Marshmallows were at the root of a series of classic studies on delayed gratification. The studies, conducted in the early 1960s and 1970s, examined the connection between ability to delay gratification and life outcomes.
In the study, preschool children were given a choice of one small reward — provided immediately — or two small rewards if they could wait a short period of time. The rewards were sometimes marshmallows and sometimes cookies or pretzels.
The researchers found that children with the ability to delay gratification tended to have better outcomes later in life — in everything from education to body mass index.
In a follow-up 10 years later, researchers found the children who were able to delay gratification in the original study were “significantly more competent” than their peers who went for the marshmallow right away, according to the study. And a further follow-up showed that the children who waited for a larger reward had higher SAT scores on average.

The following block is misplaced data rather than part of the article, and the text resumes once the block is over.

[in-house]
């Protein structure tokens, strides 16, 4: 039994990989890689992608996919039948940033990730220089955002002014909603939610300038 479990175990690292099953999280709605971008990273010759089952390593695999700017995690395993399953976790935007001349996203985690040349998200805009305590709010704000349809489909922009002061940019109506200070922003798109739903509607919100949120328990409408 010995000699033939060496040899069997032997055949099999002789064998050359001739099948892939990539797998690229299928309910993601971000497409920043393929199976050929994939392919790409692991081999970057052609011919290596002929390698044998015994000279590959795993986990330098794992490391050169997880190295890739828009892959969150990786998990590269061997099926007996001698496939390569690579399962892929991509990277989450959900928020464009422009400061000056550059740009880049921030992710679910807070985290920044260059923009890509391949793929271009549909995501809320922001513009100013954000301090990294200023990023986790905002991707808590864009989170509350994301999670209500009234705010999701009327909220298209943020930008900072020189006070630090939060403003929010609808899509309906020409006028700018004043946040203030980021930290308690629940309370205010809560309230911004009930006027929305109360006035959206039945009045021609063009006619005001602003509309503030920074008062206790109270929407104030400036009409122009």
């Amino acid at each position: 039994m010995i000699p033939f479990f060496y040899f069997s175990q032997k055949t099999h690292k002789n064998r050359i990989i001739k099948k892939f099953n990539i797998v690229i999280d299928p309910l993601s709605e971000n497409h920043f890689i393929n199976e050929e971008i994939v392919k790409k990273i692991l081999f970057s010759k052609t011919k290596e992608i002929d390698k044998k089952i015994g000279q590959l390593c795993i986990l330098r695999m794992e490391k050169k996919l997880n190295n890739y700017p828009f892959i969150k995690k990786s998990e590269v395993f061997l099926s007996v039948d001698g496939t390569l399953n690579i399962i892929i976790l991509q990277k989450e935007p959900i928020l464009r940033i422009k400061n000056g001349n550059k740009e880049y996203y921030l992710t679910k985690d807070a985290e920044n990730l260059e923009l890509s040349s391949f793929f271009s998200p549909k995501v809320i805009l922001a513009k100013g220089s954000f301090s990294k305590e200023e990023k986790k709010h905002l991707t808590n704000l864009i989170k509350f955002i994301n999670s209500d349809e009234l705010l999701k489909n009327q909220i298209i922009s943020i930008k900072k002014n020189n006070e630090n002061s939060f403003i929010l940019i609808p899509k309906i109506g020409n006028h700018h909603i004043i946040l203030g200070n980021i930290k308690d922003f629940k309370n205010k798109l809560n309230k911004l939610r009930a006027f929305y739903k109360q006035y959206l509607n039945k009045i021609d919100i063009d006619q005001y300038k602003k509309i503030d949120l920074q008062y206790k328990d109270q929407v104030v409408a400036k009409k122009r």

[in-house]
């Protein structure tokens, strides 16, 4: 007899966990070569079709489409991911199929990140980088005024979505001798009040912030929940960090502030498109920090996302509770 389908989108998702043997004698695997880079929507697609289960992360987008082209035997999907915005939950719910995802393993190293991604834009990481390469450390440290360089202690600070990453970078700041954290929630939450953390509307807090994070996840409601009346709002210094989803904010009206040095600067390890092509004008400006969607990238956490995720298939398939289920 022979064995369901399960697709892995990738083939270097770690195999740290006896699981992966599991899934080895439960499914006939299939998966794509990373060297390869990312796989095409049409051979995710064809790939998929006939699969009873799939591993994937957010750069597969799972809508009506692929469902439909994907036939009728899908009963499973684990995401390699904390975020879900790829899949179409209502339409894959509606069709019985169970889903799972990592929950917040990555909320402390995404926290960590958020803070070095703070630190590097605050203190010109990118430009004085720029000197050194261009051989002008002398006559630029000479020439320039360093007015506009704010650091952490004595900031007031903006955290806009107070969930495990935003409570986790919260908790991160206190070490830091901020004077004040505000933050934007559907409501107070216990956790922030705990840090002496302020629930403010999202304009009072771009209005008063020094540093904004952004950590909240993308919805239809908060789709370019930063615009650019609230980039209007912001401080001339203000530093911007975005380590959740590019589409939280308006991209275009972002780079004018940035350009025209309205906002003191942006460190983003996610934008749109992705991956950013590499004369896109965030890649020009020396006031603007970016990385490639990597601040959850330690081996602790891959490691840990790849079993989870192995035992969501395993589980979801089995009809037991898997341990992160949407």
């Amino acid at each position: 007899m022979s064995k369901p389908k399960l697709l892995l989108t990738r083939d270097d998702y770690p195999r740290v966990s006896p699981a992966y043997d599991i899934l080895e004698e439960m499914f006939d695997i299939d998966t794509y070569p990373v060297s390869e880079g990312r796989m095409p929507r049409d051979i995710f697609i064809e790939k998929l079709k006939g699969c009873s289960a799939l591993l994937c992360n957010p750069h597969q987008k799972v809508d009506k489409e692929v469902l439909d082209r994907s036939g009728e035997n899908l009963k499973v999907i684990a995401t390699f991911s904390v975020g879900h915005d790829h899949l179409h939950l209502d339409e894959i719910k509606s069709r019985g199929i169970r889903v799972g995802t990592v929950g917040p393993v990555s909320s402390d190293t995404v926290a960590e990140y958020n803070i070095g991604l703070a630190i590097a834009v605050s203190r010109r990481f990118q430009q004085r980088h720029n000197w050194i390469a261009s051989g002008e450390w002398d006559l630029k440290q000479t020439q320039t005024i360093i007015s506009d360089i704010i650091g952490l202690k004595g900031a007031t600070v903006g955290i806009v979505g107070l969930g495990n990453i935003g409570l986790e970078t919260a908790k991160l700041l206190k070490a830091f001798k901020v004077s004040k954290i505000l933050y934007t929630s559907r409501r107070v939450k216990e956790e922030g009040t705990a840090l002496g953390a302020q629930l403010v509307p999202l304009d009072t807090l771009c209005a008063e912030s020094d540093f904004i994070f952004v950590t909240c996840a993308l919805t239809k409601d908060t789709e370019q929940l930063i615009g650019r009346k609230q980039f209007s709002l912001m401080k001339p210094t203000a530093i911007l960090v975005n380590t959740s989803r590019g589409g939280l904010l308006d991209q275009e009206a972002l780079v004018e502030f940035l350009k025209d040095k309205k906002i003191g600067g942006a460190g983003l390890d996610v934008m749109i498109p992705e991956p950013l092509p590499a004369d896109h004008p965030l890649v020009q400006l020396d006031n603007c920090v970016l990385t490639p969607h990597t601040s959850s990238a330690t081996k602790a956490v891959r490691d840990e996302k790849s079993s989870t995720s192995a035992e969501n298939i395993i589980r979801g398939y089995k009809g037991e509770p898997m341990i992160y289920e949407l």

So what do marshmallows have to do with HR? If nothing else, the story of the Stanford marshmallow experiments is a great teaching tool for managers and employees alike. Patience — and the ability to hold out for a larger reward down the line — can be a key to lasting success.
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What do marshmallows have to do with HR? In a roundabout way, quite a lot.